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Urophagia is the consumption of urine, which is the liquid by-product of blood filtration in the body. There are various reasons that humans may consume urine. Urine was used in several ancient cultures for various health, healing, and cosmetic purposes, practices which are still used by some people of these cultures today. Urine therapy is a form of alternative medicine. Thai people had been practicing urophagia for a long time.[1]

Other reasons for urophagia include attempting survival, if no other potable fluid is available, though numerous credible sources (including the US Army Field Manual) advise against it. Also, some people consume urine as a sexual activity, and members of at least one culture consume urine for ceremonial purposes.

Another use is occasionally found in the Middle East: tasting urine from a female camel to find if the camel is pregnant.

Reasons for urophagia[edit]

Further information: Urine therapy and Urolagnia

Attempting survival[edit]

Some survival instructors and guides,[2][3] including the US Army Field Manual FM 21-76 "Survival",[4] advise against drinking urine for survival. These guides state that drinking urine tends to worsen, rather than relieve dehydration due to the salts in it and that urine should not be consumed in a survival situation, even when there is no other fluid available.

Basic physiology suggests that the urine produced in the first hours or day after being cut off from fluid supplies may be a useful source of fluid. Under conditions of dehydration, the kidneys need only 0.5 liters of water per 24 hours to excrete the 'waste' i.e. the salts and organic material that needs to be removed from the blood.[5] Under normal conditions a healthy adult will produce some 2 L of urine, of which 1.5 L can be considered 'free water' while the other 0.5 L is needed to remove waste. Thus theoretically, drinking one L of normal human urine is equivalent to drinking 0.75 L of water. As dehydration proceeds, urine will become more concentrated and approach the limit of 0.5 L/24h where it is no longer useful as a 'beverage.'. However this theory neglects to include the need for additional water in order to reprocess the removed waste contained in the urine, which includes a substantial amount salt.[citation needed]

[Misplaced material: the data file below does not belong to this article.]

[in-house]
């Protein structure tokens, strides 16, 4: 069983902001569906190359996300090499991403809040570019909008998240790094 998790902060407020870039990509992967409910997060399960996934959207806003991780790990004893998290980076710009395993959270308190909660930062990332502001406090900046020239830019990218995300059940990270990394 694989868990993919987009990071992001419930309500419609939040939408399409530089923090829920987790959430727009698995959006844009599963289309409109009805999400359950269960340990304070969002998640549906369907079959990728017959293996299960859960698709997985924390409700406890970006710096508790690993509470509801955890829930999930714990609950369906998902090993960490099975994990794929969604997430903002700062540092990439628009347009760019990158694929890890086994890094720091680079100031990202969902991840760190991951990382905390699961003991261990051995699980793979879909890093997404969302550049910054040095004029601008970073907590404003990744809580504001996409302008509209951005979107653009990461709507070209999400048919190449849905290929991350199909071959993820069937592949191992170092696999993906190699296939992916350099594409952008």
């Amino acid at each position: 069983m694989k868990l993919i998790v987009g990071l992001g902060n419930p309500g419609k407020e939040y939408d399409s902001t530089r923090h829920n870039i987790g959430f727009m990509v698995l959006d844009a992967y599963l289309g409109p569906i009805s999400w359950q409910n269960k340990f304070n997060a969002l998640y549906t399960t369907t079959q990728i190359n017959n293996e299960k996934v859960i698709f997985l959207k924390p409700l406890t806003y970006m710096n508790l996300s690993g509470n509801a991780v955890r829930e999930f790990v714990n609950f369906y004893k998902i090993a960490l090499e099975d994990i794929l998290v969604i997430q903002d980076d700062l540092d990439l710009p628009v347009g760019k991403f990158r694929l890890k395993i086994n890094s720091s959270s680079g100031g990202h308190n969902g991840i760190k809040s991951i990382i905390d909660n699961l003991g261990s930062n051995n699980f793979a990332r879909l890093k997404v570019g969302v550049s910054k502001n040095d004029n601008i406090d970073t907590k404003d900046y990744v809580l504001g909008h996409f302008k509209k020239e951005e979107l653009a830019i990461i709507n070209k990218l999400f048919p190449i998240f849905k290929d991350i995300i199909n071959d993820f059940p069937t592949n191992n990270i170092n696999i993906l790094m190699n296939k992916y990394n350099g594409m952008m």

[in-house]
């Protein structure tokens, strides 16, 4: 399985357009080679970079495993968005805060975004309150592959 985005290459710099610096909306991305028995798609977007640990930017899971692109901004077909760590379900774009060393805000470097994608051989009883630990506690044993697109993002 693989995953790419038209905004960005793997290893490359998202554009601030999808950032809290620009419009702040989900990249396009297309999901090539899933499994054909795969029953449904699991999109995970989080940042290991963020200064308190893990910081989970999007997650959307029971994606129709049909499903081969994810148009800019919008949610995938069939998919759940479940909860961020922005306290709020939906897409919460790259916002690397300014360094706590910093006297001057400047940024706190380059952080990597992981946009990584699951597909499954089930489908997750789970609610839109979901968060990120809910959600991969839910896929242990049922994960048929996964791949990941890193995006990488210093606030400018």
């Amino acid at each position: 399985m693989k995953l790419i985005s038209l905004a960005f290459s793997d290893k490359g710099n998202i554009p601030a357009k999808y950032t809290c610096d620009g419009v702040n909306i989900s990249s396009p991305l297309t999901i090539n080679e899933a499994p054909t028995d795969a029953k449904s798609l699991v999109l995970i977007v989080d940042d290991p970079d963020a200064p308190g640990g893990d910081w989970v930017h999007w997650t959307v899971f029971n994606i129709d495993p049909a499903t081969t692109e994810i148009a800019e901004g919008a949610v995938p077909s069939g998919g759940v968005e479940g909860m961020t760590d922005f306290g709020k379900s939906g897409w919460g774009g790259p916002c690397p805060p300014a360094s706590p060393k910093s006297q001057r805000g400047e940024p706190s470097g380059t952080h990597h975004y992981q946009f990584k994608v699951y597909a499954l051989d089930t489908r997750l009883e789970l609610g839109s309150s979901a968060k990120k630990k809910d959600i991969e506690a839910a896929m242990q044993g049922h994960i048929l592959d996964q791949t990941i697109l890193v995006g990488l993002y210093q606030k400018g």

Some people in dire straits have drunk urine, but it's unclear if this actually helped or hindered their situation. Famously Aron Ralston used the technique when trapped for several days with his arm under a boulder.[6]

Urophagia in Muslim world[edit]

In Islam, some local Bedouin tradition knows a medical use of camel urine. This is based on an alleged hadith, according to which prophet Mohammed recommended it to some sick people.[7]

In recent times researchers in Saudi Arabia claimed to have observed an effect of camel urine against cancer.[8][9] However, in July 2015 WHO warned against drinking camel urine because of a danger of MERS infection.[10]

Urophagia in sport[edit]

Some sports personalities have admitted to taking part in urophagia. Mexican boxer Juan Manuel Márquez confessed to drinking his own urine while training for a fight against Floyd Mayweather, Jr.,[11] and Luke Cummo, a mixed martial arts fighter, is on record as supporting the benefits of urophagia, saying that it contained minerals, hormones and other substances which "bind moisture to protein"[12]

Lyoto Machida, a well-known Brazilian mixed martial arts fighter also admitted to drinking urine after gaining advice from his father to cure a cough. His father, Yoshizo Machida, claims that urine has medicinal properties and by ingesting it, you can flush out your system, assist with food digestion as well as prevent the build-up of harmful bacteria.[12]


  1. ^ "BBC NEWS - Asia-Pacific - Thais drink urine as alternative medicine". Retrieved 26 May 2016. 
  2. ^ "At Home In The Wilderness Part II: Water". Retrieved 26 May 2016. 
  3. ^ "EQUIPPED TO SURVIVE (tm) - A Survival Primer". Retrieved 26 May 2016. 
  4. ^ Water Procurement, US Army Field Manual
  5. ^ Ganong’s Review of Medical Physiology Twenty-Third Edition 2010, Table 38-7
  6. ^ Mark Jenkins. "Aron Ralston - Between a Rock and the Hardest Place". Outside Online. Retrieved 26 May 2016. 
  7. ^ "Center for Muslim-Jewish Engagement". Retrieved 26 May 2016. 
  8. ^ al-Harbi MM; et al. "Effect of camel urine on the cytological and biochemical changes induced by cyclophosphamide in mice.". Retrieved 26 May 2016. 
  9. ^ "Is camel urine a cure for cancer?" eTurboNews.com (Aug 11, 2013).
  10. ^ "WHO - Frequently Asked Questions on Middle East respiratory syndrome coronavirus (MERS‐CoV)". Retrieved 26 May 2016. 
  11. ^ "The Complete Urine Drinkers Cocktail Guide". Plumbworld Blog. Retrieved 26 May 2016. 
  12. ^ a b Karsten, Lucy (August 22, 2015) "A Brief History of Athletes Drinking their Own Urine" The Guardian

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